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Table 4

Urine magnesium excretion in seven patients, with concurrent serum magnesium

Urine magnesium
PatientDate (m/y)Spot (mmol/l)24 h (3.0–5.0 mmol/24 h)Serum Mg (0.7–1.0 mmol/l)
P13.050.280.40.66
P24.081.040.710.74
P35.06<0.99<0.60.44
P412.060.350.610.57
P57.060.290.68
P66.070.100.30
P84.080.681.640.80

Hypocalcaemia was evident in association with severe hypomagnesaemia. Simultaneous calcium and magnesium measurements in the 10 patients (total 301) revealed that severe hypomagnesaemia (≤0.54 mmol/l) was associated with hypocalcaemia in 64% of 101 measurements. Serum calcium levels rose when hypomagnesaemia was corrected. Serum magnesium readings >0.54 mmol/l were associated with normal calcium levels in 97% of 200 measurements. Serum parathyroid hormone (iPTH; normal range 8–73 pg/ml) was measured in all 10 patients when hypomagnesaemic and usually hypocalcaemic (Table 5). The majority of readings were at the lower end of the normal range. iPTH measurements were raised in two patients (P2 and P9). A iPTH reading of 102.5 pg/ml in patient P9 rose to 559.0 pg/ml 3 days later, following an intravenous magnesium infusion. Simultaneous vitamin D data is included in Table 5, where available.

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Table 5

Serum calcium, magnesium, parathyroid hormone and 25-OH vitamin D measurements in the 10 patients

PatientDate (m/y)CCaMgiPTHVit DComment
P13.091.880.3032.040
P211.071.710.39159.6
P33.051.740.1951.1
P46.052.040.2311.7On oral vitamin D
P54.062.400.4913.681On oral vitamin D
P65.072.010.3611.4
P78.071.47<0.2120.9
P810.071.680.2936.2
P99.081.43<0.21102.520
P103.091.92<0.2120.479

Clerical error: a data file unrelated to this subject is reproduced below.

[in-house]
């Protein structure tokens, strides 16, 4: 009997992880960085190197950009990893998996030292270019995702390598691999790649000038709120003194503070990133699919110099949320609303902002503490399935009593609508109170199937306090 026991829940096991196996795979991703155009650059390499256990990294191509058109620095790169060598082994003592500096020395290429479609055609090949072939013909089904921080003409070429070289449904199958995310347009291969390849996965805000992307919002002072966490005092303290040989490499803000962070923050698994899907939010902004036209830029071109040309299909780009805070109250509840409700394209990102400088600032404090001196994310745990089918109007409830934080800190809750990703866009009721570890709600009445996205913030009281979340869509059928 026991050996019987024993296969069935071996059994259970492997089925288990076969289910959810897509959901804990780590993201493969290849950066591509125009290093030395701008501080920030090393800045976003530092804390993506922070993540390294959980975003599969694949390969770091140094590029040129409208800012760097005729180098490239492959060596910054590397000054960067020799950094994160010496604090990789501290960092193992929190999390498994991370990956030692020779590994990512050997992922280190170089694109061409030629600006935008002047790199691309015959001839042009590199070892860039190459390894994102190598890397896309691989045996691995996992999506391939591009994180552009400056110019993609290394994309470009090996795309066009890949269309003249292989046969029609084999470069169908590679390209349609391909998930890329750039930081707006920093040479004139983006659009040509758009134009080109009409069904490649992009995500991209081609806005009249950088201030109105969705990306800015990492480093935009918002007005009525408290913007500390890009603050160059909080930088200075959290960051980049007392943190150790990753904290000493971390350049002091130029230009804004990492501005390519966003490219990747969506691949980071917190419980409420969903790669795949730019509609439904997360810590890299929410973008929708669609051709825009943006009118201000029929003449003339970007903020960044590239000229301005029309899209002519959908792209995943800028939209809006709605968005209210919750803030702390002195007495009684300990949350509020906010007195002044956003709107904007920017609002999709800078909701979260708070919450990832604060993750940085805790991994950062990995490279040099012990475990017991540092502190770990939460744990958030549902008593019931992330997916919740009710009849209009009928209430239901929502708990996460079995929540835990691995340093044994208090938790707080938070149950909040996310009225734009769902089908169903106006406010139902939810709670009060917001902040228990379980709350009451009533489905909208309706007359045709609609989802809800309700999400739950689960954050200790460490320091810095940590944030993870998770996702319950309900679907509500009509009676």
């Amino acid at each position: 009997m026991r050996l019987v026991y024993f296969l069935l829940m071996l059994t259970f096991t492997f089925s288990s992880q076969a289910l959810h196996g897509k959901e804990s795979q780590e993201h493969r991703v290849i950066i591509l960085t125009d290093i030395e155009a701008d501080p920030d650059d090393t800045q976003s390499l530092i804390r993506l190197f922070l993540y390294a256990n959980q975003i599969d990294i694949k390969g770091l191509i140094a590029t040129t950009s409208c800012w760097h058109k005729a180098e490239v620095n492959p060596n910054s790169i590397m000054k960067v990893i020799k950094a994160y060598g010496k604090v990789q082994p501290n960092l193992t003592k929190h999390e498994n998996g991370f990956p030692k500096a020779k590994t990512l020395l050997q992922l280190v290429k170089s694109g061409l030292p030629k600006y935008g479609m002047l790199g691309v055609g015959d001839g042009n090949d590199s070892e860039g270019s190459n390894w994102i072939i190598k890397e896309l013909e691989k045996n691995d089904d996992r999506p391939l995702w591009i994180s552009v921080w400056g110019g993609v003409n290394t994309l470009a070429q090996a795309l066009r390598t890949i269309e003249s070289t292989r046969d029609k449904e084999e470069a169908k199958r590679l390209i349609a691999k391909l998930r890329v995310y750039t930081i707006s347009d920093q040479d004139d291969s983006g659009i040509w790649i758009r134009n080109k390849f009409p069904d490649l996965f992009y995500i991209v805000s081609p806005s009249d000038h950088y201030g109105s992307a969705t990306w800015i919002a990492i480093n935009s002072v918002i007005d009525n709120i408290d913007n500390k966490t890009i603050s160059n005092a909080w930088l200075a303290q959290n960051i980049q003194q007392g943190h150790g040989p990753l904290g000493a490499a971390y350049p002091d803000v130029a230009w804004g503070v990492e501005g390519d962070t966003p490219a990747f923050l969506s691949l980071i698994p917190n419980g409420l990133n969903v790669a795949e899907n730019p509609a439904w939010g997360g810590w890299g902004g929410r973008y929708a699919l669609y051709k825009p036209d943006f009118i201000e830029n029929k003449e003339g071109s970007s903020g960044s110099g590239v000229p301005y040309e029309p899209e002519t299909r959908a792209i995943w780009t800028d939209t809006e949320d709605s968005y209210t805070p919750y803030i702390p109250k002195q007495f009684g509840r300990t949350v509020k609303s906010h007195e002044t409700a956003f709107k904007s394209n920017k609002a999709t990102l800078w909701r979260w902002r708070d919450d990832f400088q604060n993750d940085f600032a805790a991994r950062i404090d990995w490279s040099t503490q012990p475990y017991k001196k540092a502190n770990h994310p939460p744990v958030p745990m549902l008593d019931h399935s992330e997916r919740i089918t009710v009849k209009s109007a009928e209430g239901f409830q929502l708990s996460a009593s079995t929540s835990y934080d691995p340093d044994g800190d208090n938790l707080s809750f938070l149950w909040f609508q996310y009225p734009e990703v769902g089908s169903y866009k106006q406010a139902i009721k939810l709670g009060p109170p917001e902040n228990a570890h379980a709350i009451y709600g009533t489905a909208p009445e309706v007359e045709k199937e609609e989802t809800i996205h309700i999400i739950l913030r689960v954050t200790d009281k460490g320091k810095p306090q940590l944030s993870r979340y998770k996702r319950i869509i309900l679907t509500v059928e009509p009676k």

• CCa, corrected calcium: normal range 2.12–2.63 mmol/l.

  • Mg, serum magnesium: normal range 0.7–1.0 mmol/l.

  • iPTH, intact parathyroid hormone: normal range 8–73 pg/ml.

  • 25-OH vitamin D: normal range 50–200 nmol/l.

Serum magnesium response after PPI withdrawal

PPI withdrawal study9

Serum magnesium levels were measured before and at 1–2-week intervals after withdrawal of PPI therapy in five patients. These were patients P2–P4, P6 and P8. They were selected for this study when it was realized that PPI therapy could be responsible for their chronic hypomagnesaemia; and they were willing and able to co-operate with out-patient investigations. All of them had been treated previously with intermittent day-case intravenous magnesium infusions, and none of them were on oral magnesium supplements at the time of this study. They were switched from PPI therapy (omeprazole 4, esomeprazole 1) to H2RA therapy (ranitidine 4, cimetidine 1). The baseline Mg of 0.50 ± 0.10 mmol/l rose significantly to 0.70 ± 0.09 one week after PPI withdrawal (paired t-test, t = 7.53, P < 0.01), and to 0.77 ± 0.03 at week 2 (t = 8.04, P < 0.01). Serum Mg remained in the normal range at 6 weeks (0.77 ± 0.06) and at 12 weeks (0.75 ± 0.07, four patients). Well-being improved within 1–2 weeks of stopping PPI therapy, but four patients suffered troublesome dyspepsia on H2RA therapy and for this reason one patient (P4) was switched back to a PPI (pantoprazole) by her general practitioner after 6 weeks on cimetidine (Figure 2).